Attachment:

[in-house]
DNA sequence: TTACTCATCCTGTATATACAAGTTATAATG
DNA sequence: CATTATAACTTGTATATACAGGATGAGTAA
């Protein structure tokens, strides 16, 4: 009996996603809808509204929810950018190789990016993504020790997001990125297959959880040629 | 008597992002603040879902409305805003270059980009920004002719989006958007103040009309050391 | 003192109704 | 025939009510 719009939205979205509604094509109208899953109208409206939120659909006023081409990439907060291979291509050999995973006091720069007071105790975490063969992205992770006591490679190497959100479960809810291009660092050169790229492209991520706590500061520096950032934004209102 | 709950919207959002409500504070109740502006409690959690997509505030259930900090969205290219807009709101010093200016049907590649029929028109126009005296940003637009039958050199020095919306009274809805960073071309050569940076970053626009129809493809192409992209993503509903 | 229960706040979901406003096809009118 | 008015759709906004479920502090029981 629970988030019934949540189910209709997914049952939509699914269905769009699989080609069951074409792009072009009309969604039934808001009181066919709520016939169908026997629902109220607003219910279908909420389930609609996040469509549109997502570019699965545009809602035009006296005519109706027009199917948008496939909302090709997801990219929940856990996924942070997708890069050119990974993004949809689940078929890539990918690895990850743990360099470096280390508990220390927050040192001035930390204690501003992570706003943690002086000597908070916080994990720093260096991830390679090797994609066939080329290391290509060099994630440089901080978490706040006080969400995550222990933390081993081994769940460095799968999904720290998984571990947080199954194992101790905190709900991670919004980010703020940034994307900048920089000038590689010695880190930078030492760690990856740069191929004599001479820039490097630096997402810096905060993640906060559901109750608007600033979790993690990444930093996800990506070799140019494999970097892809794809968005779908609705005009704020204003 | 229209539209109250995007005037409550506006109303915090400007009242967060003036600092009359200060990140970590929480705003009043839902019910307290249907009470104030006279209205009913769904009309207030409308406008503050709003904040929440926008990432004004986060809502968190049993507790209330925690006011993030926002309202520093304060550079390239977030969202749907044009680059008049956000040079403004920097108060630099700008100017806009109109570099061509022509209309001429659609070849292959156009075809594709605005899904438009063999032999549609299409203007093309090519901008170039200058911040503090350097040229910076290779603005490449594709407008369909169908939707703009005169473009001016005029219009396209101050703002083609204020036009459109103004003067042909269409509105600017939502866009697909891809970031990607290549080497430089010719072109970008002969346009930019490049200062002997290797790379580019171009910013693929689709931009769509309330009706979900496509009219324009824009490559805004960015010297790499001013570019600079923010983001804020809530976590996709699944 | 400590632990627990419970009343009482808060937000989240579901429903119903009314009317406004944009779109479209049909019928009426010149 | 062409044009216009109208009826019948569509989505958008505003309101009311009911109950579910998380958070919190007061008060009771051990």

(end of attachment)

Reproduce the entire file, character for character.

[in-house]
DNA sequence: TTACTCATCCTGTATATACAAGTTATAATG
DNA sequence: CATTATAACTTGTATATACAGGATGAGTAA
């Protein structure tokens, strides 16, 4: 009996996603809808509204929810950018190789990016993504020790997001990125297959959880040629 | 008597992002603040879902409305805003270059980009920004002719989006958007103040009309050391 | 003192109704 | 025939009510 719009939205979205509604094509109208899953109208409206939120659909006023081409990439907060291979291509050999995973006091720069007071105790975490063969992205992770006591490679190497959100479960809810291009660092050169790229492209991520706590500061520096950032934004209102 | 709950919207959002409500504070109740502006409690959690997509505030259930900090969205290219807009709101010093200016049907590649029929028109126009005296940003637009039958050199020095919306009274809805960073071309050569940076970053626009129809493809192409992209993503509903 | 229960706040979901406003096809009118 | 008015759709906004479920502090029981 629970988030019934949540189910209709997914049952939509699914269905769009699989080609069951074409792009072009009309969604039934808001009181066919709520016939169908026997629902109220607003219910279908909420389930609609996040469509549109997502570019699965545009809602035009006296005519109706027009199917948008496939909302090709997801990219929940856990996924942070997708890069050119990974993004949809689940078929890539990918690895990850743990360099470096280390508990220390927050040192001035930390204690501003992570706003943690002086000597908070916080994990720093260096991830390679090797994609066939080329290391290509060099994630440089901080978490706040006080969400995550222990933390081993081994769940460095799968999904720290998984571990947080199954194992101790905190709900991670919004980010703020940034994307900048920089000038590689010695880190930078030492760690990856740069191929004599001479820039490097630096997402810096905060993640906060559901109750608007600033979790993690990444930093996800990506070799140019494999970097892809794809968005779908609705005009704020204003 | 229209539209109250995007005037409550506006109303915090400007009242967060003036600092009359200060990140970590929480705003009043839902019910307290249907009470104030006279209205009913769904009309207030409308406008503050709003904040929440926008990432004004986060809502968190049993507790209330925690006011993030926002309202520093304060550079390239977030969202749907044009680059008049956000040079403004920097108060630099700008100017806009109109570099061509022509209309001429659609070849292959156009075809594709605005899904438009063999032999549609299409203007093309090519901008170039200058911040503090350097040229910076290779603005490449594709407008369909169908939707703009005169473009001016005029219009396209101050703002083609204020036009459109103004003067042909269409509105600017939502866009697909891809970031990607290549080497430089010719072109970008002969346009930019490049200062002997290797790379580019171009910013693929689709931009769509309330009706979900496509009219324009824009490559805004960015010297790499001013570019600079923010983001804020809530976590996709699944 | 400590632990627990419970009343009482808060937000989240579901429903119903009314009317406004944009779109479209049909019928009426010149 | 062409044009216009109208009826019948569509989505958008505003309101009311009911109950579910998380958070919190007061008060009771051990």